Jan. 10th 1916
Many thanks for your good wishes which arrived for Xmas and I hope the answer to this letter which was promised will appear promptly.
Christmas here was quite [?] though of course not like one at home. We tried to make it as nice for the patients as possible and they seemed wonderfully cheerful. Their dinner was quite a nice turkey and plum pudding and they were all allowed a piece of the turkey regardless of how ill they were.
You may have heard from [?] that No.3 hasn't had patients for some time on account of getting ready to move and twelve of us are at No.1 [?] We have been pretty busy here until this past week where things have been rather slack. I'm on night duty just now, have been for over three weeks and I can't say that I'm enjoying myself. The actual work is nicer than in the day time as you come just as you please, no one to try to boss you, but it's the sleeping in the daytime that I don't like. We have only a month at a time through so I'll soon have my turn over for a while again.
The patients as a rile are so grateful for all you do for them that it is a pleasure working with them and an experience I wouldn't have missed for the world. I wonder when it will all be over, it really doesn't seem to be any nearer a close than it was a year ago.
Spence has joined the 85th has he not with some of the other Musq boys? I shall watch for news of them when they come over. I hear from Bill Hanna quite often but of course can't get a chance to see him. He hasn't had too bad a time so far, and I'm sure I hope he doesn't have any worse. The Wicks boys are quite near him, I've heard from them more than once too.
We are quite near Boulogue here and can go in quite often shopping. Some of the shops are quite good in fact we can get pretty nearly anything we need. One thing you can get in even the small villages is a good meal. The village nearest here, about a mile away, though it is filthy dirty place has two good hotels where the meals are simply splendid and needless to say we often go there. We walk along the streets followed by a swarm of dirty kids all demanding pennies and as it would take small fortune to supply them all, they don't get any.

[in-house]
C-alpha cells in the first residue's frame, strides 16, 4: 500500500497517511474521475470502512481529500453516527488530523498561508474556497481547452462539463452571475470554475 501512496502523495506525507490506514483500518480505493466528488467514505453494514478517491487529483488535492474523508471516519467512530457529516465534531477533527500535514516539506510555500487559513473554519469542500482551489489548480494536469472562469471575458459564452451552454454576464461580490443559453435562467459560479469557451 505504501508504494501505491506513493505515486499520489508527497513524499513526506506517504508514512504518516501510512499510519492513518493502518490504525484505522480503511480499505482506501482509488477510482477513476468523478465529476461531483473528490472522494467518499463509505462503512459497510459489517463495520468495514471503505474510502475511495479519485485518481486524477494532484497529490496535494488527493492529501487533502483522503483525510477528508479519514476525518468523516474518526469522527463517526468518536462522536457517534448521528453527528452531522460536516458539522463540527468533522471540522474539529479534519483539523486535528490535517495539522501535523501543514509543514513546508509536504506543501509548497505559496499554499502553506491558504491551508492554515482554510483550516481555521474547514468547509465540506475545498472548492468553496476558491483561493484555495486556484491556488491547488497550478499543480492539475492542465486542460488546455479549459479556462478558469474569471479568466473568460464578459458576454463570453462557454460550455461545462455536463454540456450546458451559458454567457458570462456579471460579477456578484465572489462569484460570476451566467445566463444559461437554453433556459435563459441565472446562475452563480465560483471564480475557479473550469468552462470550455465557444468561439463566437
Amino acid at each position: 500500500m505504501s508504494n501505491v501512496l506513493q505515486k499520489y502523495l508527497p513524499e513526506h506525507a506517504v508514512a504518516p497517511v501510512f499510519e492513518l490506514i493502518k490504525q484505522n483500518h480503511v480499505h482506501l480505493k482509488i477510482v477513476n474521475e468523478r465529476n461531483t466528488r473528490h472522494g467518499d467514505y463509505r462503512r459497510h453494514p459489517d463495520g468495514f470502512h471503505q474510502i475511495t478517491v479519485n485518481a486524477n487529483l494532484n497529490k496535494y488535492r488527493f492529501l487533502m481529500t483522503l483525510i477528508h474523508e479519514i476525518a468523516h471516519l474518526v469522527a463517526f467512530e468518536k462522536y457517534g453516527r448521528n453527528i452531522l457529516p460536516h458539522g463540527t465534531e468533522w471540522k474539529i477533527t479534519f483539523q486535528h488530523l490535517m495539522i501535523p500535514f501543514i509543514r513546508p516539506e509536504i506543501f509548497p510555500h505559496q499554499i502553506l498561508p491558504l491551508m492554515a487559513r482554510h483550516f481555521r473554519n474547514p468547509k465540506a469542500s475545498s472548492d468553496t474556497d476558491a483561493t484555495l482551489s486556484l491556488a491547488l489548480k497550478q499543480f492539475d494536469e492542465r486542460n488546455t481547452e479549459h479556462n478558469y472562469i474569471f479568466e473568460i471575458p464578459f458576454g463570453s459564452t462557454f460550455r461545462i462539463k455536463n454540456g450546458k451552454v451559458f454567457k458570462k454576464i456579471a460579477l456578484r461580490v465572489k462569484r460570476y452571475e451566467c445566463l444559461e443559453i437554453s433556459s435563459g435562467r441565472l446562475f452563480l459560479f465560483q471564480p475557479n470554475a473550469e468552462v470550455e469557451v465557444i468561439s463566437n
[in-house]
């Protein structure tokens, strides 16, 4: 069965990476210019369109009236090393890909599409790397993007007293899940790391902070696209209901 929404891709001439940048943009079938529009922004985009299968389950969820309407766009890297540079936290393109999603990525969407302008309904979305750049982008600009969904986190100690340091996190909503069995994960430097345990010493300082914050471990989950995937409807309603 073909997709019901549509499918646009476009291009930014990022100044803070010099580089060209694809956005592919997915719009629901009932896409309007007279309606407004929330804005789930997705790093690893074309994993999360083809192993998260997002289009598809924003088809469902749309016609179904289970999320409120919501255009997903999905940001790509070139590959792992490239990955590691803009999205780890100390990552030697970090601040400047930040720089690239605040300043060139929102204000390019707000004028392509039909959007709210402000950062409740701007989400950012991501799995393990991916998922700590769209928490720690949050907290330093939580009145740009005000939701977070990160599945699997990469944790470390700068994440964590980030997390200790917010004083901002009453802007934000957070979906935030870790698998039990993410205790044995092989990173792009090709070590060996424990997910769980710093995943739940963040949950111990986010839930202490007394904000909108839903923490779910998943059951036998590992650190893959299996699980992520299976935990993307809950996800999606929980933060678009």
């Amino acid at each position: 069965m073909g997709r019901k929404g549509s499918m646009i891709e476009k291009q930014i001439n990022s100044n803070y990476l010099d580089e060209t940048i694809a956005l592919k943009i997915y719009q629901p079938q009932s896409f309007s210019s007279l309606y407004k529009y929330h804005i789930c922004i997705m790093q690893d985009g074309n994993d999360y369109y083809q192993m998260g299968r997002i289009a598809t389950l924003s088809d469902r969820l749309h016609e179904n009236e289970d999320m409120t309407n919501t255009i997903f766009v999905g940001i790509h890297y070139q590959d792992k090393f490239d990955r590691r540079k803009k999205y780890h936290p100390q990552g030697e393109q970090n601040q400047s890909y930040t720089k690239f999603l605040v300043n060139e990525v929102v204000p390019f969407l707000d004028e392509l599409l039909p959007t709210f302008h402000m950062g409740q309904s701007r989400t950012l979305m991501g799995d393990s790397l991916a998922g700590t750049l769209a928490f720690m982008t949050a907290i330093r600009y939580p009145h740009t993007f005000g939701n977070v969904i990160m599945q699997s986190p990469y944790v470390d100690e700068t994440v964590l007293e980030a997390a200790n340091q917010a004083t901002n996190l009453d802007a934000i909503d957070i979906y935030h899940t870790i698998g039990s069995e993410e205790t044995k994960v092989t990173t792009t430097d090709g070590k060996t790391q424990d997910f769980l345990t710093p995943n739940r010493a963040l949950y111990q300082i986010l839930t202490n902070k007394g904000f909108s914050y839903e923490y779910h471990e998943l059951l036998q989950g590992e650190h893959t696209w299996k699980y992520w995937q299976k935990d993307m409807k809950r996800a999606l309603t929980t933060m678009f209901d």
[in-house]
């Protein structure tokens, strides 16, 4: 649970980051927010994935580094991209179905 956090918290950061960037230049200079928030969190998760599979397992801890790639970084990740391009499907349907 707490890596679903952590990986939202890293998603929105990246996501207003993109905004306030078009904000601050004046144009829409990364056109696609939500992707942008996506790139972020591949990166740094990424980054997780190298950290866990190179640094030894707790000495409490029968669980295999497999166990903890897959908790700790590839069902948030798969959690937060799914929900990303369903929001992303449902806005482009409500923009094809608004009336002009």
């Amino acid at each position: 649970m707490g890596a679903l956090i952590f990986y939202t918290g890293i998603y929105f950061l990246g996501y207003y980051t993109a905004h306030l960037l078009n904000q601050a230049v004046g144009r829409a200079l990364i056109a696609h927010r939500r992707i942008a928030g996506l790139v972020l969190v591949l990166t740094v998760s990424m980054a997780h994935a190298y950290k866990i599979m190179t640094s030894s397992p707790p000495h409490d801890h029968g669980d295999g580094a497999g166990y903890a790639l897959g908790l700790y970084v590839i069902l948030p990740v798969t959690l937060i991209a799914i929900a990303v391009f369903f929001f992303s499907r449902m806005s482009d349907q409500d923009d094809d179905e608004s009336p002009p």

Though this the middle of January it is quite mild weather like spring at home and we are still living in canvas huts with no heat in them. We have oil stored in our own but don't very often light them. One luxury we have is a bath house with nice tubs and lots of hot water so there's no expense for not taking a bath.
Our dining room and sitting room are in a wooden hut which has just lately been put up and are very comfortable with electric lights and a coal stove in each.
They are putting up wooden huts for our sleeping quarters, which were intended for the winter, but will be ready for summer instead. For the patients we have five wards and two operating rooms in huts and the rest of the wards are lines of tents. They have stoves and are quite comfortable as the huts.
Down at N. 3 after our patients left me had quite a good time. We used to have a little infirmary dance very often with the men. Nearly all our N.C.D.s and Privates were medical students and very nice boys, very different from ordinary Hospital staff over here. We had a piano and [?] of the sisters and men play quite well and there are a lot of splendid dances, so we had what you might call a good time. Do you remember Charlie Hurry who was with some of the engineering crowds on the railway at home. He is with No.3 and came and introduced himself to me at one of our Halloween parties. I had heard Norm and Grace talk about him but had never met him and it seemed quite like meeting someone from home to meet him.
I've been writing this on duty and therefore with many interruptions, so if it is sounds [?] you'll know why.
With kind remembrances to the family and love for Jess and yourself.
I am ever lovingly